Daniel Roy Greenfeld

Daniel Roy Greenfeld

About | Articles | Books | Jobs | News | Tags

The end of my Feedfeeder story

This was originally posted on blogger here.

Another post about Plone... but this time about me and not about Plone.

For about 18 months I have wrestled with consuming broken RSS feeds to pick up image of the day fields stipulated by customers. These are feeds so broken that no RSS parser, including the masterful Feedparser, can handle them (for example, one image of the day feed usually puts the image in the RSS header and changes that each day - no history is maintained). They aren't actually RSS, they just possess a file name that ends with '.rss'. Plus, periodically the way they are written changes so custom logic fails.

I have forked Reinout van Rees FeedFeeder project, and even proposed complicated logical revisions to handle broken these broken feeds and their shifting implementation. I called it Feedfeeder v2. Reinout always seemed hesitant, and I watched as other people extended on his work and despaired. I knew something was wrong but couldn't put my finger on it. I hesitated to work on it, even though funding for it was readily available.

Then between Spacebook, Pinax, and other efforts I shelved this effort for months, hiding my head in the virtual sand. And yet I knew it needs to be addressed. How could I handle something that broke the otherwise wonderful Feedparser?

During Pycon 2009 I came up with the answer. I took an excellent tutorial on html scraping and learned lots of little tricks to reinforce my skills with BeautifulSoup. You see, screen scraping is a secret pleasure I have. Scraping out a bit of data from a page is like a little puzzle. When I talked about this to someone, in the middle of my discussion with them the answer became clear as day.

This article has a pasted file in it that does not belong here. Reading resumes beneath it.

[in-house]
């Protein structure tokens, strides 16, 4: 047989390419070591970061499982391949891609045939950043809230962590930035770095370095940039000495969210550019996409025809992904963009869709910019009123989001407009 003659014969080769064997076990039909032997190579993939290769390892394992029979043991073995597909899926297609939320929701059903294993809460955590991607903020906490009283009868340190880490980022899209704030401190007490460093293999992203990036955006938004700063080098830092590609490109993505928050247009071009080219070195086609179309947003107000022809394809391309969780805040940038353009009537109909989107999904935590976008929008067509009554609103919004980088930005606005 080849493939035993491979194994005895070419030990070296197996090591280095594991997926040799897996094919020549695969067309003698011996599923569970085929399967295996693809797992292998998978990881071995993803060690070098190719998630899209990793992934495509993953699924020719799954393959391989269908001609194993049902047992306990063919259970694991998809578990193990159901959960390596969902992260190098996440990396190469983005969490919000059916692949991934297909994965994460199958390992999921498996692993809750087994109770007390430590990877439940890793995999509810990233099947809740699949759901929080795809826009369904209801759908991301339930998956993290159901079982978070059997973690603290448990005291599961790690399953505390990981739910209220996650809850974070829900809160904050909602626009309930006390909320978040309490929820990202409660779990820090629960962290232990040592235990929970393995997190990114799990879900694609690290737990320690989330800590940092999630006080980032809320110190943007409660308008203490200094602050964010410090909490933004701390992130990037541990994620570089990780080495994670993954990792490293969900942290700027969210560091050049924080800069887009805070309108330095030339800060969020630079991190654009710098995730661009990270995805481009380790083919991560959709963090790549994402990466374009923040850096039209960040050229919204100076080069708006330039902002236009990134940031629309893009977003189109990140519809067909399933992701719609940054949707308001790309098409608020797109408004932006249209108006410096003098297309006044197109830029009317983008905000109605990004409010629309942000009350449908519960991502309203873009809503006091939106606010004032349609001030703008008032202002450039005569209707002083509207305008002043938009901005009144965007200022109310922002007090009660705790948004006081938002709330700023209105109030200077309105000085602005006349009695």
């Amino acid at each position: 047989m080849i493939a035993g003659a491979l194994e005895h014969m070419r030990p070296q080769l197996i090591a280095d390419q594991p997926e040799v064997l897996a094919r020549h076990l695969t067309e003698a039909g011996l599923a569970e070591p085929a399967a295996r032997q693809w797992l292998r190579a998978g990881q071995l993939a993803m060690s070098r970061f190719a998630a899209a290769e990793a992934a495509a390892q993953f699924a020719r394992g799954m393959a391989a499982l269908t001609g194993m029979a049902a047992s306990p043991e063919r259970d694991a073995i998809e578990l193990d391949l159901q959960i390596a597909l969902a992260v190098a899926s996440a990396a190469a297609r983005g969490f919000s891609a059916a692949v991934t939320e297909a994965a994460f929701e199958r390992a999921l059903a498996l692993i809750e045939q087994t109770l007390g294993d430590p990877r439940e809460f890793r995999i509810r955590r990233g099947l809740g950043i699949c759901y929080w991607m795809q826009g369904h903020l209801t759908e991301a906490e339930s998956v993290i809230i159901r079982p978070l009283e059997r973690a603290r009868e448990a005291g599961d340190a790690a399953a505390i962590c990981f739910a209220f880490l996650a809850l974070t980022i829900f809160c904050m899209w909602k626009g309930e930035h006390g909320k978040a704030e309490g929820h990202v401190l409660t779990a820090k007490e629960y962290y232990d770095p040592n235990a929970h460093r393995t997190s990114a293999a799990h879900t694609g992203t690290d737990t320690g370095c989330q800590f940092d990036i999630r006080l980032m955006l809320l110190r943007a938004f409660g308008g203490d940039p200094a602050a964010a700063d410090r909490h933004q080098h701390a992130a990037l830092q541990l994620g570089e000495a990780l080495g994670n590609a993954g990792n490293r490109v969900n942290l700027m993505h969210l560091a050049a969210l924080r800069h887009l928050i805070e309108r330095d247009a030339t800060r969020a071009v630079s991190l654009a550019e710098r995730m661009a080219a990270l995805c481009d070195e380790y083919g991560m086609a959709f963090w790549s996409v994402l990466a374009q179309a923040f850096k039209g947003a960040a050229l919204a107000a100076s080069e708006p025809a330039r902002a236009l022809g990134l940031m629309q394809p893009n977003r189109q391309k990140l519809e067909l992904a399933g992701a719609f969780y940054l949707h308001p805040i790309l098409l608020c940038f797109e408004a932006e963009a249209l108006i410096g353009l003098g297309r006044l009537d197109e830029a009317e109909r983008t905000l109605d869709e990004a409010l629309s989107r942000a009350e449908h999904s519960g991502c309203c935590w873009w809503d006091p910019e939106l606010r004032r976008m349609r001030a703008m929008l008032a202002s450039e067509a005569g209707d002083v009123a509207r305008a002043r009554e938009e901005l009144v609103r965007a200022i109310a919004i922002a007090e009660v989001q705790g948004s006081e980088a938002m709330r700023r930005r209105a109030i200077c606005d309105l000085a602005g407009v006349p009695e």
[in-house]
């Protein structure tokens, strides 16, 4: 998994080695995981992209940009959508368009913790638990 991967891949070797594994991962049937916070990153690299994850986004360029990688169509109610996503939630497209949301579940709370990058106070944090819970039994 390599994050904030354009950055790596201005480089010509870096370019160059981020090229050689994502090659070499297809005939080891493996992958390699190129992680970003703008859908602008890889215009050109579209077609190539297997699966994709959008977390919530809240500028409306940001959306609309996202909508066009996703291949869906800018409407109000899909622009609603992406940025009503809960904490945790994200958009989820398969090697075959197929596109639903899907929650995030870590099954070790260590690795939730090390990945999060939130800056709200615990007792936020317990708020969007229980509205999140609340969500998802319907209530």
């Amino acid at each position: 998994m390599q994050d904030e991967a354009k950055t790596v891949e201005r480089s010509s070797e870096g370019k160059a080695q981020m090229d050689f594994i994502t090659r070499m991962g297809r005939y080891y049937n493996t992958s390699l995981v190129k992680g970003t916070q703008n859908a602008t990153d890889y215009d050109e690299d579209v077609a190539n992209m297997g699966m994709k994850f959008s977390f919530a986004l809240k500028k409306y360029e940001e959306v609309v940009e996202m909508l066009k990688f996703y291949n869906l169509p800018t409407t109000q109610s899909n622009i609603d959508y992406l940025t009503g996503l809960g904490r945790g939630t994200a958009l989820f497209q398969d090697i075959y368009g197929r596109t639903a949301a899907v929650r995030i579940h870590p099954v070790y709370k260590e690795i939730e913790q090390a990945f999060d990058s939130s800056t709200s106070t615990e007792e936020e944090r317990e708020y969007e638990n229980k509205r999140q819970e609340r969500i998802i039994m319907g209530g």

The answer was to turn the problem from a RSS interpretation problem to a simple web page scraping puzzle.

  1. Fetch via urllib the XML file that pretends to be RSS.
  • Parse it using BeautifulSoup or html5lib.
  • Get all the images listed.
  • Discard all but the largest image.
  • Guess out the meta-data from the XML file and store that for the image.

Problem solved.

Now I just need to make a Plone 3 package to do this for me and my angst is finished.

My apologies Reinout for the time spent on trying to cook a solution via Feedfeeder. Thank you for your insights and your extreme patience. I think you tried to tell me to take a different path.

2 comments captured from original post on Blogger

Reinout van Rees said on 2009-04-08

Using screen scraping on those horrible "RSS" feeds... Hi, hi, that totally made my day :-)

Yeah, screen scraping is probably the optimal solution in this case.

No problems with you trying to (ab)use feedfeeder for this :-)

pydanny said on 2009-04-08


I've thought of calling this Feedscraper as homage to Feedfeeder. That or Image of the Day Feed Scraper.

Tags: beautiful soup feedfeeder feedparser plone apology xml legacy-blogger
← Back to home